How a Slugfest Became a Lovefest

You either love me or hate me. There’s no in-between. I’m not an in-between kind of person. I’m noisy and laugh too loudly. I’m jokey, and I tear up easily. I can be unconventional.

But I’m a tender-hearted soul and I have a story to tell you about love and hate. About like and dislike. About understanding ourselves and leaving the scissors that cut people down at home.

I’ll Set The Scene. 

My first book. On Maggie’s Watch. My dream come true. Published by Penguin Random House, the same place that published Pride and Prejudice, 1984, and Of Mice and Men.

The little girl reader inside of me is swooning.

My book club is meeting at my house and the women have all read my book.  I’m smarting from my divorce, recovering from pneumonia, and worried that people will hate my writing. I’m wondering why I thought I could do this. I’m thinking I should stop writing.

It’s 6:30 PM

The house is clean. The kids have a babysitter. I have two kinds of hummus. Two kinds! I have wine. I have veggies on a plate. The chairs in my living room are in a circle.

The Club

The book club is a mix of good friends and acquaintances, and both groups can be fraught.

You want your friends to love your book because you love them and don’t want awkwardness or discomfort. You want your acquaintances to like your book because they represent the world of readers.

Here We Go

The doorbell rings. They come in. Hugs are given. Wine is poured. There is talk of mothering, soccer games, long to-do lists. People sigh. Friends settle in. Acquaintances inhale, and the slugfest begins.

Two women who I know but don’t know start in.

First one: “Yeah. I didn’t get it.”

Second one: “Me either. I don’t think it was believable.”

Everyone else: Stunned silence.

First one: “I wanted to slap the main character.”

Second one: “Oh God, me too.”

Me: Oh.

The first or second one (at this point, I don’t know who is speaking): “You’re not very good at dialogue.”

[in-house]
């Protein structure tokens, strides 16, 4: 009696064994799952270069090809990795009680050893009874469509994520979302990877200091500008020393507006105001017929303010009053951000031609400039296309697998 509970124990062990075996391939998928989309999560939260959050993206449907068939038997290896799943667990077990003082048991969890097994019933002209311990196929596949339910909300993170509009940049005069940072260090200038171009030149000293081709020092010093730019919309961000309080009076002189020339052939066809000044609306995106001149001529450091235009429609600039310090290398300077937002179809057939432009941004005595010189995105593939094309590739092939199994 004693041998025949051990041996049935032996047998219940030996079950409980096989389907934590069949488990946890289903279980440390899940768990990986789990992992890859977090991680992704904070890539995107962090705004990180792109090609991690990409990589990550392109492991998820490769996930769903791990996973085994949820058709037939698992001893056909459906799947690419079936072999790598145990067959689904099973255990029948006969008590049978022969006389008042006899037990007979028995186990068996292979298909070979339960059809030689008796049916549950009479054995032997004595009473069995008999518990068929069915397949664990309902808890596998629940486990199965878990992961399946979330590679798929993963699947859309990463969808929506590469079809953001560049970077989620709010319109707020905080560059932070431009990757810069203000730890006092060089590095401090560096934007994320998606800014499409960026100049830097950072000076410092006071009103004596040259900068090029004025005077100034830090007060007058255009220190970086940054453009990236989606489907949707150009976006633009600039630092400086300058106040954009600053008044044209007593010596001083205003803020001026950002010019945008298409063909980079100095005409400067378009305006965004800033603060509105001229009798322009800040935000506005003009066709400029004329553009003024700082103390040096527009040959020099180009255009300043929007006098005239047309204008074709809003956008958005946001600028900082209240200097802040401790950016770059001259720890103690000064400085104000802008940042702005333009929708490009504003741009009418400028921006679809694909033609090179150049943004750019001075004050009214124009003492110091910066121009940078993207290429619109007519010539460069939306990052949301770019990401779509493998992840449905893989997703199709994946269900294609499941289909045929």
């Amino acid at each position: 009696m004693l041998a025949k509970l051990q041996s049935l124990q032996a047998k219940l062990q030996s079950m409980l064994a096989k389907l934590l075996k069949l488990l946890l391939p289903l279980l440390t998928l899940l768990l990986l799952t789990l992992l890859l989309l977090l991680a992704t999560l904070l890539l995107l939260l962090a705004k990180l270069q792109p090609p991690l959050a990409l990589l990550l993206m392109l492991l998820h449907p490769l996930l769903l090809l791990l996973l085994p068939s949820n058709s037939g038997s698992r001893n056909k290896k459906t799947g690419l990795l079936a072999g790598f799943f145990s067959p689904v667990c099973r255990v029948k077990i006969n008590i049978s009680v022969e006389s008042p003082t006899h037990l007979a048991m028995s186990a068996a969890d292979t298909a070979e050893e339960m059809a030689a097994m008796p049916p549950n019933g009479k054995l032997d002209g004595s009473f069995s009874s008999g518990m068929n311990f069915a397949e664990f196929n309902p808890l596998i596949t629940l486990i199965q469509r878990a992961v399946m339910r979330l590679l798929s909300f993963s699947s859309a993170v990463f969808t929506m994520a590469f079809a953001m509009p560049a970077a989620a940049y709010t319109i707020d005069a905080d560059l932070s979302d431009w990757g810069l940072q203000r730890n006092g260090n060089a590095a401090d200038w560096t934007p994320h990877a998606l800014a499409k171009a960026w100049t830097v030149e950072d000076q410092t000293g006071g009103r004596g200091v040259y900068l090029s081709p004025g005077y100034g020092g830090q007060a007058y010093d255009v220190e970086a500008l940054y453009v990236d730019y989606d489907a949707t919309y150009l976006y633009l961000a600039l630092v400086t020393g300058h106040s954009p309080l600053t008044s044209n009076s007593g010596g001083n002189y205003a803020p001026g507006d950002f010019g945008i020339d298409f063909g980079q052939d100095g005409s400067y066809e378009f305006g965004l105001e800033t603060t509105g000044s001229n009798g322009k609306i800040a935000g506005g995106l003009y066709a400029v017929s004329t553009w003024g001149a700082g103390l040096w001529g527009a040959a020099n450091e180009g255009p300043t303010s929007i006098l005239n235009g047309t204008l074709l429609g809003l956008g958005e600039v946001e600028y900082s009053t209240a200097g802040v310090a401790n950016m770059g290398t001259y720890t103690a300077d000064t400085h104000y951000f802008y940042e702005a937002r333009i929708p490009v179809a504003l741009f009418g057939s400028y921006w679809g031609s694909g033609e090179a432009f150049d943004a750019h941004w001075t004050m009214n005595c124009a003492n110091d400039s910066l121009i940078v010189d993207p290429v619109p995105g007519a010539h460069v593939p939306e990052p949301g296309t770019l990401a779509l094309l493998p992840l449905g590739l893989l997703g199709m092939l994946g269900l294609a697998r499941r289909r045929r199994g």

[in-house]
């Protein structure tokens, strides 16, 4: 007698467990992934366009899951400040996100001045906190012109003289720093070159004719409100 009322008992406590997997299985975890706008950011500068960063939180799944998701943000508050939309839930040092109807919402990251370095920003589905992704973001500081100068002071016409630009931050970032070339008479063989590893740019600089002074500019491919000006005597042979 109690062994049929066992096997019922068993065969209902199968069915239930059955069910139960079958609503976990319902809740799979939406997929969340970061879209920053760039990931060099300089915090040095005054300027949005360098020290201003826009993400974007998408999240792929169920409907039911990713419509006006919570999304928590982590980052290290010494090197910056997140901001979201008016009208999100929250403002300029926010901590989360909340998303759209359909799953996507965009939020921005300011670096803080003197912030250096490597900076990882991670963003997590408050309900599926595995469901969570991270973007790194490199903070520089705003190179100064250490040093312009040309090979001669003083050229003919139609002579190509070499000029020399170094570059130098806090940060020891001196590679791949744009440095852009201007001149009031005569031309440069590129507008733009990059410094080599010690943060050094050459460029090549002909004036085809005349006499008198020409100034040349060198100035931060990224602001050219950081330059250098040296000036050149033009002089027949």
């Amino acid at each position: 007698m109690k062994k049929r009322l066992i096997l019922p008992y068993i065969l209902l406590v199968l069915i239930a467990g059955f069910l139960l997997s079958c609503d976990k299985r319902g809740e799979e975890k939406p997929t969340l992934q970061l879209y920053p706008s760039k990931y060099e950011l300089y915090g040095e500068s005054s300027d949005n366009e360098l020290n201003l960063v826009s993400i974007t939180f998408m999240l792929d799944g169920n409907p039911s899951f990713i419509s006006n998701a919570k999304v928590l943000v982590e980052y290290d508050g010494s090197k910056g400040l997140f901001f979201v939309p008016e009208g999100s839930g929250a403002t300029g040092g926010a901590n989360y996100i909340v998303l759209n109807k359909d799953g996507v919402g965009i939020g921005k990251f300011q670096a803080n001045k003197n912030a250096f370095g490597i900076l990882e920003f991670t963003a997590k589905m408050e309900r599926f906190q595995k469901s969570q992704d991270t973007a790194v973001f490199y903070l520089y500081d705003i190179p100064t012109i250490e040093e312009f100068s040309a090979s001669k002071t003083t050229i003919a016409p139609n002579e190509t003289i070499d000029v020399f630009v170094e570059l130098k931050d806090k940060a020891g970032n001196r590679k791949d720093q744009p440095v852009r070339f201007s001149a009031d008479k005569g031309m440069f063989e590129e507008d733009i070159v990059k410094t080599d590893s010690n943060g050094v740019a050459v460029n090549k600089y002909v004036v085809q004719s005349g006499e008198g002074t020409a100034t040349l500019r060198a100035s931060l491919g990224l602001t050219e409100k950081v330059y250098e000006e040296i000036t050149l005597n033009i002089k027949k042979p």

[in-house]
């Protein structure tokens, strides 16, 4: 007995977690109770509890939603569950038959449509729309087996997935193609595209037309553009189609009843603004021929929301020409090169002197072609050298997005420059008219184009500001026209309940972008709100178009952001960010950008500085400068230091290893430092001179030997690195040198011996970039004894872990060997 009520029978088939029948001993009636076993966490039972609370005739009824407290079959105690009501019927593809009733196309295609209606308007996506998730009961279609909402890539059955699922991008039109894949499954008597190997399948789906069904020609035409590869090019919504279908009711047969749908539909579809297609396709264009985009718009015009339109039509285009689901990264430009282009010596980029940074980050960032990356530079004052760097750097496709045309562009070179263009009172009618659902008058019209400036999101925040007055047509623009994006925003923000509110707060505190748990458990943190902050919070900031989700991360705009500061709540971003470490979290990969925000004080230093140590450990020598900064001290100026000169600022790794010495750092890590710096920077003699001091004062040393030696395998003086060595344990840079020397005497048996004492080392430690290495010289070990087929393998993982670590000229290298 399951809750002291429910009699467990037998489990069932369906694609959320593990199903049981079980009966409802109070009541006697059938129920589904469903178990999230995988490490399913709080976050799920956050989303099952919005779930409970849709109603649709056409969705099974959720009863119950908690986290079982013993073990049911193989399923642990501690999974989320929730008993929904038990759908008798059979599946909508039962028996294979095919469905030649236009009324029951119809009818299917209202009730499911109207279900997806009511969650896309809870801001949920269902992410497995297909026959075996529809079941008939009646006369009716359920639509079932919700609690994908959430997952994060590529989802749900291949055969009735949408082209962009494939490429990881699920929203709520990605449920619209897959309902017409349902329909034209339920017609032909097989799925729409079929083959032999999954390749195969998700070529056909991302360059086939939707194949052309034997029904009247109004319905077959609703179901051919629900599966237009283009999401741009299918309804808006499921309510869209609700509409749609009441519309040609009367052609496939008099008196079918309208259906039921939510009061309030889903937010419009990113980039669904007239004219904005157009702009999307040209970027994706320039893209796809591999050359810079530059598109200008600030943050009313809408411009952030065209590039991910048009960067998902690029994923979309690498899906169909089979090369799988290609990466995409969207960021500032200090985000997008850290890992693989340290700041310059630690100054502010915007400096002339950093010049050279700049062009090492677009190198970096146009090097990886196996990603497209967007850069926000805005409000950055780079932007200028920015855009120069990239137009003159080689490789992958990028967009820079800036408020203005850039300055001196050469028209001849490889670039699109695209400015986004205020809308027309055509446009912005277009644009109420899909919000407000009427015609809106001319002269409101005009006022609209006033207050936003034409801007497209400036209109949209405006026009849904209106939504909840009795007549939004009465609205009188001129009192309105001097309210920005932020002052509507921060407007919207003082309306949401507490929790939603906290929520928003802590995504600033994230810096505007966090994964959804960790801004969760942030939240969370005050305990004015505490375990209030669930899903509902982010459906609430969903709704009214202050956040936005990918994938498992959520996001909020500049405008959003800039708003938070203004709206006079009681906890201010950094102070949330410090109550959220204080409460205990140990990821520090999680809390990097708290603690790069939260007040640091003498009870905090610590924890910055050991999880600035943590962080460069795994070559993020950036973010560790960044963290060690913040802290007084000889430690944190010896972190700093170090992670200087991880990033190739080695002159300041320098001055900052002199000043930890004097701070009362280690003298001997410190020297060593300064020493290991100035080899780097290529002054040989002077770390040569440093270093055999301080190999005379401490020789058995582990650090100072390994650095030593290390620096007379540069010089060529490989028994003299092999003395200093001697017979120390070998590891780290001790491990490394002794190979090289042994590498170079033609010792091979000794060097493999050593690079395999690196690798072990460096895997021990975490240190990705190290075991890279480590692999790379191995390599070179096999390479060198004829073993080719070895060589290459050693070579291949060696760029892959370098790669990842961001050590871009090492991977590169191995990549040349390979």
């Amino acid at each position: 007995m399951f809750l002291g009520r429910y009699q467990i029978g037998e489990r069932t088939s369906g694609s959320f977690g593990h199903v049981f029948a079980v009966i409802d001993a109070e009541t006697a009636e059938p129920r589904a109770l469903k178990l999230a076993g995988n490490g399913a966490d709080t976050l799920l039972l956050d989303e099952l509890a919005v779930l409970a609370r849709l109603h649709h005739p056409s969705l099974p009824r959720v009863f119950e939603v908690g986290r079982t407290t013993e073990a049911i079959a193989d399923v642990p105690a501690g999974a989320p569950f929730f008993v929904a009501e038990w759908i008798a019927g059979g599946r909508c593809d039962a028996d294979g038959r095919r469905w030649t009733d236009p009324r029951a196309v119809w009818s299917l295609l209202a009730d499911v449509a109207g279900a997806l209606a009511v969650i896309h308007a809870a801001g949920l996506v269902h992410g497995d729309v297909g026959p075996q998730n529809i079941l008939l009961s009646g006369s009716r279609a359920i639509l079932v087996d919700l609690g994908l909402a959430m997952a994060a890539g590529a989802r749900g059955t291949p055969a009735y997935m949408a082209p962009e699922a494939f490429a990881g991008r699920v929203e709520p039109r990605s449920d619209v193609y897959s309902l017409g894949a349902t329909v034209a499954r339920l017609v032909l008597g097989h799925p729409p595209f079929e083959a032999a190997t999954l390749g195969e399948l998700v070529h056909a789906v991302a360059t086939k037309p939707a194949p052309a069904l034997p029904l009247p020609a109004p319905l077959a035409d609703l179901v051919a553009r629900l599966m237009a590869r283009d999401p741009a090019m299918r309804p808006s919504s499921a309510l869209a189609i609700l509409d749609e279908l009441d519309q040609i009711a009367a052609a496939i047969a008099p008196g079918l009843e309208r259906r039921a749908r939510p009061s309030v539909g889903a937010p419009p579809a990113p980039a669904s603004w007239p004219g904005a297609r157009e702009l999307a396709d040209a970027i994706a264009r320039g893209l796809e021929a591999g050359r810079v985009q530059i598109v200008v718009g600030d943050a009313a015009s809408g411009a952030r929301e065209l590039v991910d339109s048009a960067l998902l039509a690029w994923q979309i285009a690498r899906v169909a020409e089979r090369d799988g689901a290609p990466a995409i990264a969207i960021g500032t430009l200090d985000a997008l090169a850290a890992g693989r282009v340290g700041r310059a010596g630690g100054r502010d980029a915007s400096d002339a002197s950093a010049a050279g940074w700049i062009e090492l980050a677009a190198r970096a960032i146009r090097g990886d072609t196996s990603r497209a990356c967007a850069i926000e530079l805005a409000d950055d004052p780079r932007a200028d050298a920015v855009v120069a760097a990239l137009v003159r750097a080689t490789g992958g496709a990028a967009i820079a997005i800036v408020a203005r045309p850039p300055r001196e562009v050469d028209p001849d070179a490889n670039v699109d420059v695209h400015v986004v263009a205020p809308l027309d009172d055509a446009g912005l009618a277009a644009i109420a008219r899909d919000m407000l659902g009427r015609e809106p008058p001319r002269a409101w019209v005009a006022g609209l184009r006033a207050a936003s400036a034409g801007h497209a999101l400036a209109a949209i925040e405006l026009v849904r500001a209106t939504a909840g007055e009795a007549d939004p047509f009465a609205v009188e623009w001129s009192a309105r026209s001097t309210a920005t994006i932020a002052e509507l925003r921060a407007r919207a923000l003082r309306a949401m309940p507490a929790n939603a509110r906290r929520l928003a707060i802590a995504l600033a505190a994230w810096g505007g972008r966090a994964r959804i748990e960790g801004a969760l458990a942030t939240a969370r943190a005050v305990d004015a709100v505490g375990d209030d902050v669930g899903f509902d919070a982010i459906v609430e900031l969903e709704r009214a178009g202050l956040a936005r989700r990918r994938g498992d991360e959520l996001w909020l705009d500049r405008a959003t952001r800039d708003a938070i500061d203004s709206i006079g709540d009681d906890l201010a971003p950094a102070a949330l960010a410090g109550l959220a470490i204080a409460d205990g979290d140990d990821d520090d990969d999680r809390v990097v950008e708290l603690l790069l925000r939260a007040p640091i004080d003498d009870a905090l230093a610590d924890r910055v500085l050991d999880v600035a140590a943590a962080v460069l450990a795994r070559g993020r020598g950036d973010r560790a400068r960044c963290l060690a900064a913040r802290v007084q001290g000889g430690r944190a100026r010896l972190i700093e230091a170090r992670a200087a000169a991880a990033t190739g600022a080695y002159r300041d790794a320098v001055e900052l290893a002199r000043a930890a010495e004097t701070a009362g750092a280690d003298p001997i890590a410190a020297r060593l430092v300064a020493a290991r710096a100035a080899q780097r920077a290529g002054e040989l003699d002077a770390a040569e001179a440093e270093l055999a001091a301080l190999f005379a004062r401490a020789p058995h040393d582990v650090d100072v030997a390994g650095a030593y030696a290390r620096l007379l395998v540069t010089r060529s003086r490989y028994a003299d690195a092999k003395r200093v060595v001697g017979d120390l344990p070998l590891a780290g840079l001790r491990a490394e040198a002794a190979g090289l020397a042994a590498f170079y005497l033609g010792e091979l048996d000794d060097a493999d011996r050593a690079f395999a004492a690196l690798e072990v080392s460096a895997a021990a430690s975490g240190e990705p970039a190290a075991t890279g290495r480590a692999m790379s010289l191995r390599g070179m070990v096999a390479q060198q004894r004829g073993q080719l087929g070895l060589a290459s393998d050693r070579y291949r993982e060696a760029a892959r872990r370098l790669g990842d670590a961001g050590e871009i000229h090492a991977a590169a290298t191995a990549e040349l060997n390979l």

“There were mistakes in the copy.”

“You need a better editor.”

“Explain why you wrote this book again?”

“I didn’t like any of the characters.”

Everyone else: Wide-eyed terror. Attempts to defend me. So much silence. Awkward drinking of wine.

Me: Doing my best to respond professionally. But this was an attack, not a discussion. This was not done with an eye toward helping the author write a better book.

I’m thinking, “Not everyone is going to like your book, Ann. If you can’t stand the heat, get out of the kitchen…” and all. You know?

But do I have to get out of my own kitchen? I get that not everyone will like my book but do they have to tell me while drinking my wine, face to face eating my two kinds of hummus?? Two kinds!

Finally the night stutters to a stop and rolls into the ditch. People leave and I clean up, crying.

Pretty hard, actually. I call my friend in Minnesota. She wants names and numbers and is looking up the difference between homicide and manslaughter.

Then it’s days of, “I should have said this.” “Why didn’t I say that?” Those imagined post-conflict conversations where you are your best, able to fling back retorts and emerge the dignified victor.

What I Did. 

That’s when I remembered a friend who told me about Tall Poppy Syndrome: The joy of cutting down others. Tall Poppy Syndrome occurs when people are attacked, resented, disliked, criticized, or cut down during their achievements and/or success.

The people with the scissors are competing. They believe they need to shove people out of the way to feel better about themselves.

The roots are in envy, jealousy, low self-esteem, and shame. I’m not immune to the quiet cut-down, the uncharitable thoughts. I’m not innocent. But I loathe myself when I notice myself doing it.

So, yeah, my night sucked. I cried. Gave myself a talking to and created Tall Poppy Writers. We are a group of writers and readers who work together to elevate women’s voices and help them find a way to connect and stay heard.

I created The Tall Poppies to remind myself to help others, speak with love, curb unnecessary competition because it’s not necessary to compete with your peers, friends, writers, people who live for the same thing you do: empathy, story, connection, and love.

There’s room for everyone’s staggered successes in the world. Lily Tomlin famously said, “The trouble with the rat race is that even if you win, you’re still a rat.” And boy, Lily was right. I don’t want to be a rat or be treated like one. I want to be the sun.

There is more to be said about this. So much more. But I’m going to leave you with this thought:

You are here because you are like me. People either love you or hate you. There’s no in-between.

But here. You. Are. Loved.


XO Ann